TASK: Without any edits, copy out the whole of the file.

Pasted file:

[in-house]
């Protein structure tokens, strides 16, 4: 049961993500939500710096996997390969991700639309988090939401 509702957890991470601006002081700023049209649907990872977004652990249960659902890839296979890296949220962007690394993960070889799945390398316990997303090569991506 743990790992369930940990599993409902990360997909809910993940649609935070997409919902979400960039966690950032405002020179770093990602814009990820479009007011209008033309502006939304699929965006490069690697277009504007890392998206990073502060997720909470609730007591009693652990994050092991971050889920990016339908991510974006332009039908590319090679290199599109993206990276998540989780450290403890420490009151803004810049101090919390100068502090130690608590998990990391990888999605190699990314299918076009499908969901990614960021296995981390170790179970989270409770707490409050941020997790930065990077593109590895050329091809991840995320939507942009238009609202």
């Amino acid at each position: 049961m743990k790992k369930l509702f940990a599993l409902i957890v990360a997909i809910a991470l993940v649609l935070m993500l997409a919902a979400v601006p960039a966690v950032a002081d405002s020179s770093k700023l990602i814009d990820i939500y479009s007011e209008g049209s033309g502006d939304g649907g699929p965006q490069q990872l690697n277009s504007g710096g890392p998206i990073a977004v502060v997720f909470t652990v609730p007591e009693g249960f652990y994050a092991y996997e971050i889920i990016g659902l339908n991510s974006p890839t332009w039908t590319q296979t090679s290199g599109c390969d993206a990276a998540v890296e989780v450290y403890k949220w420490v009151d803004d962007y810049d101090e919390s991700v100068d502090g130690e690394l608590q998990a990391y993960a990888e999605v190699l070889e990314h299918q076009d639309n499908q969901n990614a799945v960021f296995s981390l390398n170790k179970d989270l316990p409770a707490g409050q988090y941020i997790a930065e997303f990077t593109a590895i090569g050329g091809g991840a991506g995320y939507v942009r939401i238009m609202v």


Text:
[in-house]
């Protein structure tokens, strides 16, 4: 049961993500939500710096996997390969991700639309988090939401 509702957890991470601006002081700023049209649907990872977004652990249960659902890839296979890296949220962007690394993960070889799945390398316990997303090569991506 743990790992369930940990599993409902990360997909809910993940649609935070997409919902979400960039966690950032405002020179770093990602814009990820479009007011209008033309502006939304699929965006490069690697277009504007890392998206990073502060997720909470609730007591009693652990994050092991971050889920990016339908991510974006332009039908590319090679290199599109993206990276998540989780450290403890420490009151803004810049101090919390100068502090130690608590998990990391990888999605190699990314299918076009499908969901990614960021296995981390170790179970989270409770707490409050941020997790930065990077593109590895050329091809991840995320939507942009238009609202």
């Amino acid at each position: 049961m743990k790992k369930l509702f940990a599993l409902i957890v990360a997909i809910a991470l993940v649609l935070m993500l997409a919902a979400v601006p960039a966690v950032a002081d405002s020179s770093k700023l990602i814009d990820i939500y479009s007011e209008g049209s033309g502006d939304g649907g699929p965006q490069q990872l690697n277009s504007g710096g890392p998206i990073a977004v502060v997720f909470t652990v609730p007591e009693g249960f652990y994050a092991y996997e971050i889920i990016g659902l339908n991510s974006p890839t332009w039908t590319q296979t090679s290199g599109c390969d993206a990276a998540v890296e989780v450290y403890k949220w420490v009151d803004d962007y810049d101090e919390s991700v100068d502090g130690e690394l608590q998990a990391y993960a990888e999605v190699l070889e990314h299918q076009d639309n499908q969901n990614a799945v960021f296995s981390l390398n170790k179970d989270l316990p409770a707490g409050q988090y941020i997790a930065e997303f990077t593109a590895i090569g050329g091809g991840a991506g995320y939507v942009r939401i238009m609202v």